Starbucks harnesses the wisdom of crowds

21 03 2008

When a company listens to its consumers’ wants and needs, it generally produce a better, more useable product or service (that often, in turn, yields higher profits). The neologism that describes this collaboration between a company and its consumers is called crowdsourcing. Starbucks just launched, which is basically an open call to consumers to submit their own ideas or vote or comment on others. Here’s a description from the company’s refreshingly simple site:

“What would make your Starbucks experience perfect? We know you’ve got ideas—big ideas, little ideas, maybe even totally revolutionary ideas—and we want to hear them all. That’s why we created My Starbucks Idea. So you can share the ideas that matter to you and you can find out how we’re putting those ideas to work. Together, we will shape the future of Starbucks.”

The “Ideas in Action” pages announces just that – ideas that Starbucks chooses to implement. There are none so far, but I’m interested to see what they do implement. Of all the ideas submitted, the most popular (by votes) include:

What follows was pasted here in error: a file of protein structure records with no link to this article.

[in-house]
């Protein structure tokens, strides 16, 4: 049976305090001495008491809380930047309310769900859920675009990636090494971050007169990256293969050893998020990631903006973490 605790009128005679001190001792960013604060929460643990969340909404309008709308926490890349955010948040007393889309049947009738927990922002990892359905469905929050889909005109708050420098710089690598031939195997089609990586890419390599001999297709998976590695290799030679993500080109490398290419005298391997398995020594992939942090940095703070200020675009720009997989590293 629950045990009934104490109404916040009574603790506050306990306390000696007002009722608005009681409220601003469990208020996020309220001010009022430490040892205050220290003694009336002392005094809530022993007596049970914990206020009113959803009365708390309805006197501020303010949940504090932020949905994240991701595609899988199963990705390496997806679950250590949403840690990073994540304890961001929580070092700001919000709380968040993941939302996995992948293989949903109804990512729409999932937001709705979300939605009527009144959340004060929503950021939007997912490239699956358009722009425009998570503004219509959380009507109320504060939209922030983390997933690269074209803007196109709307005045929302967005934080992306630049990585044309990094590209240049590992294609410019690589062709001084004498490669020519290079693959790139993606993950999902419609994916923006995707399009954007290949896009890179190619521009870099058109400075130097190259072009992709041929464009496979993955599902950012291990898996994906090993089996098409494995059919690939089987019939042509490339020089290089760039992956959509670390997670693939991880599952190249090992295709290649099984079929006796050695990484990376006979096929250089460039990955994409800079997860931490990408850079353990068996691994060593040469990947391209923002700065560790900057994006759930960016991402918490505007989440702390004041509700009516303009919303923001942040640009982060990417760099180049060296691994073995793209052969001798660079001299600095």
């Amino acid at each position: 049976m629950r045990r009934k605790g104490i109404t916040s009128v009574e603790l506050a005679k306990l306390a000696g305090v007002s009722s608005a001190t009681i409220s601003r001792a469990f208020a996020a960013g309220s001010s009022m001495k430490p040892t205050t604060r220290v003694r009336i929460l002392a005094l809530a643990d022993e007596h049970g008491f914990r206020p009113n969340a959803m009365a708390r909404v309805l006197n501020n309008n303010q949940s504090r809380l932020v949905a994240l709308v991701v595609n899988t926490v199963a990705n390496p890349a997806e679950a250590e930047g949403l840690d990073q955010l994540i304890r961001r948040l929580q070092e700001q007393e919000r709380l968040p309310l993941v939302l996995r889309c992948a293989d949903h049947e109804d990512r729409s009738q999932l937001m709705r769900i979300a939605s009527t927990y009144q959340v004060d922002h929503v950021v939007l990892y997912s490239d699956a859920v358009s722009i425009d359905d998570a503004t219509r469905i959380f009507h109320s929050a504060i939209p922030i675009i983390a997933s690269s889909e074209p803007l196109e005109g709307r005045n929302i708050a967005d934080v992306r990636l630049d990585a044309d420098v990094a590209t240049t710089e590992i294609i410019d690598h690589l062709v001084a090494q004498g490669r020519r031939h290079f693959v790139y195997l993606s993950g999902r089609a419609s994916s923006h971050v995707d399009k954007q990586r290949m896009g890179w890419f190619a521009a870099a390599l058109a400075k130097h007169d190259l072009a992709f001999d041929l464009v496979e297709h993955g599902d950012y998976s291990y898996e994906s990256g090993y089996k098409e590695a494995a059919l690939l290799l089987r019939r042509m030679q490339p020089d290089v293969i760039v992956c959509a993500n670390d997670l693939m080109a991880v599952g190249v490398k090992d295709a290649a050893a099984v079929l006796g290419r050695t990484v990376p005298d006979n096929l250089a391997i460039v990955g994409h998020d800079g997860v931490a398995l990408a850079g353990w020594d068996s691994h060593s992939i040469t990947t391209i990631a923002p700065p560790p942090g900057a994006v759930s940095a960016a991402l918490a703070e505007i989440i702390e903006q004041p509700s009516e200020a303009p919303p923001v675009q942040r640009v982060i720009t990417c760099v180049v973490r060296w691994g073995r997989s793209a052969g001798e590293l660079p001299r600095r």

• Punch cards that lets you earn free coffee
  • Free Wi-Fi – can’t believe this hasn’t happened yet
  • Birthday Brew – free drink on your birthday
  • Offer healthier, higher protein breakfast options

Starbucks has opted not to compensate users if their ideas are chosen and implemented. I agree with the company’s strategy. Would free coffee really determine what convinces a person to voice their opinion? There is much more utility in Starbucks actually implementing a useful change than compensating a few people for coming up with (for the most part) obvious ideas. In fact, recognition would be a more appropriate and genuine reward.

Developing a dedicated customer feedback/idea site like MyStarbucksIdea is unlikely to be an effective tool for most companies. Don’t misinterpret my statement – I am an ardent supporter of Starbuck’s move. Companies with such a loyal community can generate voluntary participation; however, most cannot. The pervasiveness of web2.0 and blogs often blinds companies to the preexisting wealth of customer feedback within the firm. See my previous post on, which illustrates the type of conversations a company should be reviewing and addressing.

Bob Dylan – One more cup of coffee




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